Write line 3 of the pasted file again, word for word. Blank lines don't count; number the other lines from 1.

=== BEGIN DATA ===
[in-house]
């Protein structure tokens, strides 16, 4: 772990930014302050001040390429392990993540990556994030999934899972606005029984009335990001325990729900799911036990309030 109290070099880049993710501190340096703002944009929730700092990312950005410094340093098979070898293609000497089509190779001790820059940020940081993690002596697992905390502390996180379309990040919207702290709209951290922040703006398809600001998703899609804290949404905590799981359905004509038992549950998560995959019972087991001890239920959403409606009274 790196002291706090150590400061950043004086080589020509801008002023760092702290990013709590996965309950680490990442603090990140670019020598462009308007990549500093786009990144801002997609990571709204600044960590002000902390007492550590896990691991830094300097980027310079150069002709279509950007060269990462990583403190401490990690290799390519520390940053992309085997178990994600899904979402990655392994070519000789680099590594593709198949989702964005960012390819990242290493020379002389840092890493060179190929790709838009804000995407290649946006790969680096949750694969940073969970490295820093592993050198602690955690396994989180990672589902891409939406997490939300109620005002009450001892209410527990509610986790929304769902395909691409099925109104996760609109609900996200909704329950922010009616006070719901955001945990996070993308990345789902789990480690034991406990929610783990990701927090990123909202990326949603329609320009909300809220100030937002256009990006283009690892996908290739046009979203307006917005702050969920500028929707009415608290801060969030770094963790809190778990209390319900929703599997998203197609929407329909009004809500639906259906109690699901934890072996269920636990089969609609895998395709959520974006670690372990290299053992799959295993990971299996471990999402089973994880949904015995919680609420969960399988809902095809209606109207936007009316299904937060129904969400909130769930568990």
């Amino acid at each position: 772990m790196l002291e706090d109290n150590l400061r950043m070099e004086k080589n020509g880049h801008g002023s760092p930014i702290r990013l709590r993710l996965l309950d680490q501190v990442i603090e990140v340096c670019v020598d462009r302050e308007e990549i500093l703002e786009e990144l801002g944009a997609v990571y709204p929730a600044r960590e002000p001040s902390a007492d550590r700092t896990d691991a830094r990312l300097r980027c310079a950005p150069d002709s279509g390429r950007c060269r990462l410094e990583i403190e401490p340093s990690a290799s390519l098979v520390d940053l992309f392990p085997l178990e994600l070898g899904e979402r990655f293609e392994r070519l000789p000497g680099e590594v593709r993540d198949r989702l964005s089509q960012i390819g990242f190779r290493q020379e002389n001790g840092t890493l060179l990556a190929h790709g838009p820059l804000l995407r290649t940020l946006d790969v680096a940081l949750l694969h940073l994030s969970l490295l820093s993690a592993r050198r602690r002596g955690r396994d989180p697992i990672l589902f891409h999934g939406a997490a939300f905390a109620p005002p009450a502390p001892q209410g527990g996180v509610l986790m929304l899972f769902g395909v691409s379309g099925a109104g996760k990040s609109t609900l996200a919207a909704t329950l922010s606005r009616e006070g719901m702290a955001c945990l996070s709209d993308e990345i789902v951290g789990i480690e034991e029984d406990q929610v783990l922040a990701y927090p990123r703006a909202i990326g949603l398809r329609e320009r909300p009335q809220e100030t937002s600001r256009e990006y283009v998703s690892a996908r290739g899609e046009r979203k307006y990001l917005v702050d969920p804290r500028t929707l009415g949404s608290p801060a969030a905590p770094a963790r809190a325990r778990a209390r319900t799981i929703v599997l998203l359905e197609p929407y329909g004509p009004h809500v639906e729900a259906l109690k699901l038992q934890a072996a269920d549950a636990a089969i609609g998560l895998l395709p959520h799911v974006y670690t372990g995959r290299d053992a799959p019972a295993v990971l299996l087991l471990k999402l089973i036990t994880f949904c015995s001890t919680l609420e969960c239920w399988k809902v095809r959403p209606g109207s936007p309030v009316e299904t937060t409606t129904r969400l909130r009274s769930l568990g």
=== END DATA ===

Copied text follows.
């Amino acid at each position: 772990m790196l002291e706090d109290n150590l400061r950043m070099e004086k080589n020509g880049h801008g002023s760092p930014i702290r990013l709590r993710l996965l309950d680490q501190v990442i603090e990140v340096c670019v020598d462009r302050e308007e990549i500093l703002e786009e990144l801002g944009a997609v990571y709204p929730a600044r960590e002000p001040s902390a007492d550590r700092t896990d691991a830094r990312l300097r980027c310079a950005p150069d002709s279509g390429r950007c060269r990462l410094e990583i403190e401490p340093s990690a290799s390519l098979v520390d940053l992309f392990p085997l178990e994600l070898g899904e979402r990655f293609e392994r070519l000789p000497g680099e590594v593709r993540d198949r989702l964005s089509q960012i390819g990242f190779r290493q020379e002389n001790g840092t890493l060179l990556a190929h790709g838009p820059l804000l995407r290649t940020l946006d790969v680096a940081l949750l694969h940073l994030s969970l490295l820093s993690a592993r050198r602690r002596g955690r396994d989180p697992i990672l589902f891409h999934g939406a997490a939300f905390a109620p005002p009450a502390p001892q209410g527990g996180v509610l986790m929304l899972f769902g395909v691409s379309g099925a109104g996760k990040s609109t609900l996200a919207a909704t329950l922010s606005r009616e006070g719901m702290a955001c945990l996070s709209d993308e990345i789902v951290g789990i480690e034991e029984d406990q929610v783990l922040a990701y927090p990123r703006a909202i990326g949603l398809r329609e320009r909300p009335q809220e100030t937002s600001r256009e990006y283009v998703s690892a996908r290739g899609e046009r979203k307006y990001l917005v702050d969920p804290r500028t929707l009415g949404s608290p801060a969030a905590p770094a963790r809190a325990r778990a209390r319900t799981i929703v599997l998203l359905e197609p929407y329909g004509p009004h809500v639906e729900a259906l109690k699901l038992q934890a072996a269920d549950a636990a089969i609609g998560l895998l395709p959520h799911v974006y670690t372990g995959r290299d053992a799959p019972a295993v990971l299996l087991l471990k999402l089973i036990t994880f949904c015995s001890t919680l609420e969960c239920w399988k809902v095809r959403p209606g109207s936007p309030v009316e299904t937060t409606t129904r969400l909130r009274s769930l568990g």